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Pivotal WWII campaign revealed for the first time,
This review is from: Papa Spy: Love, Faith and Betrayal in Wartime Spain (Hardcover)
Jimmy Burns describes for the first time a top secret intelligence campaign of bribery, recruitment and propaganda that, with Churchill's blessing, kept Franco in power to secure Spanish neutrality and protect Allied strategic interests in southern Europe and North Africa: if we had lost Gibraltar we would have lost the war.
This was the only strategic campaign of WWII conducted purely as an intelligence campaign: because no shots were fired it has eluded historians and biographers but its importance was simply vital, in the proper sense, to beating Germany. If Germany had been able to close off the Mediterranean, it would have gained access to the Middle East for the oil it so desperately lacked (Germany had to crack coal for its poor-quality fuel): with oil, and with Britain cut off from oil, it is hard to imagine the Germans losing the war. It was lack of fuel that was in Rommel's own judgement the reason he lost to Montgomery in the Western Desert and it was a major factor on both sides in the Battle of Britain .
Trying to keep Kim Philby off his back in London and fighting for influence against Germans in Spain, Tom Burns was involved in some of the more colourful episodes of WWII, entrapping German agents, thwarting a Nazi attempt to kidnap the Duke of Windsor in Spain and recruiting several unusual British agents such as the romantic Hollywood actor Leslie Howard. The author clarifies some of the many factors that prevented Franco paying his debt to Hitler and Mussolini who had helped him with the Spanish Civil War.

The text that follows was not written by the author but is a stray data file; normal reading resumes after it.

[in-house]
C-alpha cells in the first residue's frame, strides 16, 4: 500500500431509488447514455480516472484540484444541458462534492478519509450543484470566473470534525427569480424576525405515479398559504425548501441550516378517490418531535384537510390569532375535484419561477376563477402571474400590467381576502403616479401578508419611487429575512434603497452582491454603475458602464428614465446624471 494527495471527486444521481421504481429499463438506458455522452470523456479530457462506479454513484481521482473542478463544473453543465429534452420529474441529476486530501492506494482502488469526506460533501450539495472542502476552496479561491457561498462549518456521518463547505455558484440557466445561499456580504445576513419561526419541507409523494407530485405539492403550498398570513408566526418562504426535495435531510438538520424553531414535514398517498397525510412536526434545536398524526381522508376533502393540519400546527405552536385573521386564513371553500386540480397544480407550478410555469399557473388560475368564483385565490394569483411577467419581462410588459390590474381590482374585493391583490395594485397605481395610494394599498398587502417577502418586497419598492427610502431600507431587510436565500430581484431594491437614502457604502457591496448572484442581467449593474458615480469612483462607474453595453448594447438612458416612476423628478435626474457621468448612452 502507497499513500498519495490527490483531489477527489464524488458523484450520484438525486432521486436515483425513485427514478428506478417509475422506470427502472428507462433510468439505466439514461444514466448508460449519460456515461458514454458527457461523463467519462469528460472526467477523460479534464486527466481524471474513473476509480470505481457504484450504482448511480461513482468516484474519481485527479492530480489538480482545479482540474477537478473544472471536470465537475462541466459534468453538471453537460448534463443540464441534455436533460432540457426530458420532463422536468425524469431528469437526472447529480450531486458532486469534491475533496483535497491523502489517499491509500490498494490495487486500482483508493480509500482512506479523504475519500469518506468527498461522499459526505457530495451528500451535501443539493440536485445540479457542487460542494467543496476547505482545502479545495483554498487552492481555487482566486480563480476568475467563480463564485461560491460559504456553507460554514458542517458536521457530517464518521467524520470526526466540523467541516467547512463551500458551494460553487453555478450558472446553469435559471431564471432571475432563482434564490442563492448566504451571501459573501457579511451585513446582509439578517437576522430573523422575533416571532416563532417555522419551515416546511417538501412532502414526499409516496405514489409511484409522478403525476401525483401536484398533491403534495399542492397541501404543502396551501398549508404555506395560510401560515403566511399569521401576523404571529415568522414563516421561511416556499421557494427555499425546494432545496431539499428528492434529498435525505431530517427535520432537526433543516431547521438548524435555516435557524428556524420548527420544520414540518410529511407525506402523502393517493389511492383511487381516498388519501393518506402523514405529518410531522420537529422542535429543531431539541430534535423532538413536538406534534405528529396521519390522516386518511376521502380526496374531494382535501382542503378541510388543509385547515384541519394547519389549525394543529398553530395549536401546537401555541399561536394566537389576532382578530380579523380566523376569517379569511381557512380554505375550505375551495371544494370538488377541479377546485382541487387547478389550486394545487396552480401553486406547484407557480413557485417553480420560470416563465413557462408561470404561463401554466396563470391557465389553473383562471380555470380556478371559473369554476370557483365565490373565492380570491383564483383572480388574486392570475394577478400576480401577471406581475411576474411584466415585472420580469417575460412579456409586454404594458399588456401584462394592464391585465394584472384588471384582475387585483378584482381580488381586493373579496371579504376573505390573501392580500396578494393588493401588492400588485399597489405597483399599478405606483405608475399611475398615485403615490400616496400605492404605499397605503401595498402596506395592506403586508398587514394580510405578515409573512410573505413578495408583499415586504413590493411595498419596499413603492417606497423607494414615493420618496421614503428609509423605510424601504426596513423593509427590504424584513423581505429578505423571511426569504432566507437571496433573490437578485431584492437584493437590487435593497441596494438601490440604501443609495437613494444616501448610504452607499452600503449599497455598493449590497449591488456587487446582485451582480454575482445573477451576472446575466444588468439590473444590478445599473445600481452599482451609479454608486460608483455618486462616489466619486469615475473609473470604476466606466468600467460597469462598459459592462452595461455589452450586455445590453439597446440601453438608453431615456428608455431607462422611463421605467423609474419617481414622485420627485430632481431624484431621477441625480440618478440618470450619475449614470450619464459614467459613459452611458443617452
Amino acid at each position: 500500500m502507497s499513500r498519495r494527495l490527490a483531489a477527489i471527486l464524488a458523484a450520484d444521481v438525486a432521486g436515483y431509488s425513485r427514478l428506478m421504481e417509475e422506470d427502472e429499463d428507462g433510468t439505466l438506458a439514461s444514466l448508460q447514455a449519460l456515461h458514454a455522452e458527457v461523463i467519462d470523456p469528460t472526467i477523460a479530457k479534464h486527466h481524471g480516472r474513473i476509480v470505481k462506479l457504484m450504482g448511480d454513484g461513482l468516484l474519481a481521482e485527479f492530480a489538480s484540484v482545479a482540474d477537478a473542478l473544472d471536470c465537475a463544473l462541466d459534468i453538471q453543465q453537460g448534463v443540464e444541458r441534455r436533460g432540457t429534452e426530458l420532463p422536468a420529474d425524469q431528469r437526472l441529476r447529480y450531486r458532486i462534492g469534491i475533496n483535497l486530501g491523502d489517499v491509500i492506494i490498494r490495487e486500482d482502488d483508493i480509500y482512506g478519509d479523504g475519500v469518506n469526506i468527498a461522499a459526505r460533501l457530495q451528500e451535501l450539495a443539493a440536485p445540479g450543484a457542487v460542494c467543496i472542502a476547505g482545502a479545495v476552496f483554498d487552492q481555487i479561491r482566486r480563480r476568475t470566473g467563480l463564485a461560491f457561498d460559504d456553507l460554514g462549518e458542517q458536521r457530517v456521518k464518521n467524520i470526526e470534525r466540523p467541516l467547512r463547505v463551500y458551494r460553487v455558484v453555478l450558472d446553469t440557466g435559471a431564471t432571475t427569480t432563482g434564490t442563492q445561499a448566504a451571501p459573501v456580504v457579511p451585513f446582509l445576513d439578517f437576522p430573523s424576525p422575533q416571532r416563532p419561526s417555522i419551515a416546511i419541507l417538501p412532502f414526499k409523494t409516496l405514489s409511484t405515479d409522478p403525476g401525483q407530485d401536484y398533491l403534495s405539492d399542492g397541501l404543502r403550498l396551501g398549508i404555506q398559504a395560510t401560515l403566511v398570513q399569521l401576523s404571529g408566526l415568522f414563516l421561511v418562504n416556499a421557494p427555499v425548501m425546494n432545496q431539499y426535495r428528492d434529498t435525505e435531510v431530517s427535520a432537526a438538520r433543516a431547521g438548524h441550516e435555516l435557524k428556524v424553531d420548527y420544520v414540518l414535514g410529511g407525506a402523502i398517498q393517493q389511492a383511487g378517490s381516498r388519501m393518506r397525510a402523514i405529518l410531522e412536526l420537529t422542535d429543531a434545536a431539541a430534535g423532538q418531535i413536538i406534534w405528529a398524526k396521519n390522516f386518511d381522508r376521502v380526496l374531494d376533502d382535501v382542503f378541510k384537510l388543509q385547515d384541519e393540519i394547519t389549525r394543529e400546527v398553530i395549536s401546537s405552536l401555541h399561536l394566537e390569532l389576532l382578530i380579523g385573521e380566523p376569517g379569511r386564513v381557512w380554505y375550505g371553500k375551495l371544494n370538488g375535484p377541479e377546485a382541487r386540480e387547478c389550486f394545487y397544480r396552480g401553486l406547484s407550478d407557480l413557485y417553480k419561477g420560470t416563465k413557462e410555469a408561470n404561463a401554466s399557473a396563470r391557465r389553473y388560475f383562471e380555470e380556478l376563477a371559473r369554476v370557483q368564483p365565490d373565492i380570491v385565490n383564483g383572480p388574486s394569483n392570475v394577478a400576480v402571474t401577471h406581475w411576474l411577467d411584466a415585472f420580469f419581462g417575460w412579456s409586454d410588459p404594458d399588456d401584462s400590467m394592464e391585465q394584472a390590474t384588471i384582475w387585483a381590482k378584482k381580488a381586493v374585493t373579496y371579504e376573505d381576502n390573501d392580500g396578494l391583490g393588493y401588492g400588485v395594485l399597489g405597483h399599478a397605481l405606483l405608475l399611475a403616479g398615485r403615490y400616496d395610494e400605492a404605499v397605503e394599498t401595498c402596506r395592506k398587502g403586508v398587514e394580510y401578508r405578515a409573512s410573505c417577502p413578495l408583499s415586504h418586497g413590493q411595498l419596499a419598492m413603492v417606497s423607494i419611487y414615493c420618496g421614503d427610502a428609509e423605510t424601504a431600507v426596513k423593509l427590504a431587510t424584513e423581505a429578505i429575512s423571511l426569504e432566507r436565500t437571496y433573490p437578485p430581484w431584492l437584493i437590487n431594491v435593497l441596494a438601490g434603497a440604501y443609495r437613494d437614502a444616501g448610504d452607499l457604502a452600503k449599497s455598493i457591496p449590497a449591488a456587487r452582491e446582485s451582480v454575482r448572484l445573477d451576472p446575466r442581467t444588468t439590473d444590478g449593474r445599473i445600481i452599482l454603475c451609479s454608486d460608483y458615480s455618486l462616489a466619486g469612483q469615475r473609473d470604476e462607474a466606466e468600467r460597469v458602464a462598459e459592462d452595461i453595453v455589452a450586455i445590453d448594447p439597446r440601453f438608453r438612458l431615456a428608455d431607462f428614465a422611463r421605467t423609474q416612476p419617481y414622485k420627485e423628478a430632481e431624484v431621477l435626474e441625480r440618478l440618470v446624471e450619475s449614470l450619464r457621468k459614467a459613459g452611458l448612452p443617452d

After five years of personal interview and probing family papers, classified government documents and other previously undiscovered archives, Jimmy found that Tom Burns was at the heart of the Allies' intelligence and propaganda operations in Madrid, Lisbon, Gibraltar and Tangier.
For the role of oil in all of 20th century history, including WWII, see Daniel Yergin's "The Prize".